A driving force behind the state’s effort to take over a central North Carolina hydroelectric project owned by Alcoa Power Generating Inc. is a mysterious group called the North Carolina Water Rights Committee.
The panel is headed by Raleigh City Council member Nancy McFarlane. She has refused several Carolina Journal requests to be interviewed about her organization.
Exactly when the committee was formed, who formed it, who its members are, and how the body is governed are not clear. While donations are solicited, no donors are named. No phone number or physical address is listed.
Gov. Beverly Perdue and the N.C. state Senate want the state to take over the project, claiming it would be in a better position to control the water generated by the project’s several dams, and sell power, and deal with environmental issues associated with the project.
Since Alcoa is not interested in selling the project to North Carolina, the state will likely have to use its power of condemnation or some other legal strategy if it wants to pursue the matter.
In early May by a 44-4 vote, the N. C. Senate passed a bill to establish a new public agency that would control the dams if the state were able to acquire the project from Alcoa. The state House has not taken up the bill yet, and Minority Leader Paul Stam, R-Wake, told Carolina Journal he didn’t know how the bill would fare in the House, but said he strongly opposes the takeover.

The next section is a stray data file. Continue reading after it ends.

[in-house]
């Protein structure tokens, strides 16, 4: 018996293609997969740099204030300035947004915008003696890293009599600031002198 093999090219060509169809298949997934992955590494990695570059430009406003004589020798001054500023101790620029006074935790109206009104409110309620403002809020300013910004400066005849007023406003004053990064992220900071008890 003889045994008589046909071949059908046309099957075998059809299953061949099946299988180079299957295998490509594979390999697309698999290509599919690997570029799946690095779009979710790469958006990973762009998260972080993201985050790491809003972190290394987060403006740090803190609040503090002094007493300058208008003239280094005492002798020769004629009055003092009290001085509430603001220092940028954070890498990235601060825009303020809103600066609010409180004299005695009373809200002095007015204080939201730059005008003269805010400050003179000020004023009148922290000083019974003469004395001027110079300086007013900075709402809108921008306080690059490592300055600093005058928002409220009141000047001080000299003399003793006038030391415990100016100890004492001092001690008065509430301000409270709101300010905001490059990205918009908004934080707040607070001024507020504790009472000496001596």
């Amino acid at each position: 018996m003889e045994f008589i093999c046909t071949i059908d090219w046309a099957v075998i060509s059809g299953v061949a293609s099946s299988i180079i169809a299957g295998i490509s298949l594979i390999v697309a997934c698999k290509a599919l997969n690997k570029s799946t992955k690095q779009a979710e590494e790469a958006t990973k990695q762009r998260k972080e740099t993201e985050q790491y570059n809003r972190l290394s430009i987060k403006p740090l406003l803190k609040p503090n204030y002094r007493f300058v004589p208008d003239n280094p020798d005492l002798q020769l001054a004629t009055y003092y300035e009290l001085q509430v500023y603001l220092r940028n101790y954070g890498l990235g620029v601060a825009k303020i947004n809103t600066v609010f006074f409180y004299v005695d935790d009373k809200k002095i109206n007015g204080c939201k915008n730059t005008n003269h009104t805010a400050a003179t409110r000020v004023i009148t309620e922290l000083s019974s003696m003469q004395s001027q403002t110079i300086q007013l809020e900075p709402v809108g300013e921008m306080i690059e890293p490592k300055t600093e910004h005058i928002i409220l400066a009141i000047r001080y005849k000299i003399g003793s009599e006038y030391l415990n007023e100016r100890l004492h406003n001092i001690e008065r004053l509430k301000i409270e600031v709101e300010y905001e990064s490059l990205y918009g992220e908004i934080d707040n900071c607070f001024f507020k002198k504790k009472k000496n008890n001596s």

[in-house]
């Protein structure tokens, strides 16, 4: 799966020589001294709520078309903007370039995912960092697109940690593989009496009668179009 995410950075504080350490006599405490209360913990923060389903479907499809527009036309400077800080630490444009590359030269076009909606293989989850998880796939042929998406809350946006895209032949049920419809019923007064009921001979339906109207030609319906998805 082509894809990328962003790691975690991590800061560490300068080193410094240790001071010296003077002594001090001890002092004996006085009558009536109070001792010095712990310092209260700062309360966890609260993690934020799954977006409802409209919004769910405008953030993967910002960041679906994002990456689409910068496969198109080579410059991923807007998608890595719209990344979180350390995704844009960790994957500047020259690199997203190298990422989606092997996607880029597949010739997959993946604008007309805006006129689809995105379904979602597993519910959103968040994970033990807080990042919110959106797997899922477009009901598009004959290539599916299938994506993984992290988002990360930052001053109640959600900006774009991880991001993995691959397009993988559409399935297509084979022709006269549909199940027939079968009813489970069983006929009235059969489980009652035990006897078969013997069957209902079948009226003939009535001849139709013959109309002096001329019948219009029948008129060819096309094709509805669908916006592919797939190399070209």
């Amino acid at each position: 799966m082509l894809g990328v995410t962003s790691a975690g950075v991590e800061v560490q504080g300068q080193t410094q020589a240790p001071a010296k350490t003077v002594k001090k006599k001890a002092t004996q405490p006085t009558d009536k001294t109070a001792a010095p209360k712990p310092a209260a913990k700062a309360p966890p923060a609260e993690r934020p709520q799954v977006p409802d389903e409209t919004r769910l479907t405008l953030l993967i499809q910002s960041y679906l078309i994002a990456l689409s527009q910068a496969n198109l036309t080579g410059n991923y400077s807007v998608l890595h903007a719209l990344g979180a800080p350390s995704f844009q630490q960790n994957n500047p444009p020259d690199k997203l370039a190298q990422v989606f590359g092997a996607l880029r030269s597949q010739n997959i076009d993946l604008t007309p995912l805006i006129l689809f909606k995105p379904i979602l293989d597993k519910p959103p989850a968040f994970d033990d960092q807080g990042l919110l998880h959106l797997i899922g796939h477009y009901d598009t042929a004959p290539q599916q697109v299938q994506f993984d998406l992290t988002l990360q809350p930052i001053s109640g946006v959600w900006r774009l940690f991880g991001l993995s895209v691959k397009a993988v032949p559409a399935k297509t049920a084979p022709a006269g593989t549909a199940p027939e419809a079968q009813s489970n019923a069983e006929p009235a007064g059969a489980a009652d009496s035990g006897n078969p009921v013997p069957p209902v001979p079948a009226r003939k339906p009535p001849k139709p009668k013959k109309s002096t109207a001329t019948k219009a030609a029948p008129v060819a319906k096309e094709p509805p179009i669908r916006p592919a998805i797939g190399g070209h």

“It would be unprecedented for the state of North Carolina to take over a private business, and it would be extremely expensive,” he said.
Known as the Yadkin Project, the hydroelectric plant is comprised of four hydroelectric dams and reservoirs located along a 38-mile section of the Yadkin River in Davidson, Davie, Montgomery, Rowan, and Stanly counties.
The reservoirs, named High Rock, Tuckertown, Badin, and Falls, lie within 38,000 acres of real estate owned by Alcoa Power Generating Inc., a subsidiary of Pittsburgh-based Alcoa.
Alcoa bought the land and constructed the hydroelectric dams to supply power to its aluminum smelting plant in Badin, a small Stanly County town east of Albemarle. Aluminum production started in 1917 and continued until 2002, when the company shut down most of the operation. All production stopped in 2007.
The hydro facilities continue to generate up to 210 megawatts of electricity that Alcoa wholesales to other power companies.
Alcoa operates the project under a license from the federal government.The previous 50-year license was issued in 1958 and Alcoa started the relicensing process in 2002. The Federal Energy Regulatory Commission (FERC) would likely have issued a new license to Alcoa if Gov. Mike Easley had not intervened in April 2008.
Citing concerns of some local governments in the region, Easley asked the FERC to delay issuing a new license until those concerns were addressed. Easley left office in January, but Perdue, his successor, has also asked the FERC to delay a new license. A legal brief recently filed by an attorney representing Perdue stated the she “intends to vigorously oppose” a new license for Alcoa.
Easley’s action came after Bill Ross, his Secretary of Environment and Natural Resources, had already signed off on the relicensing agreement.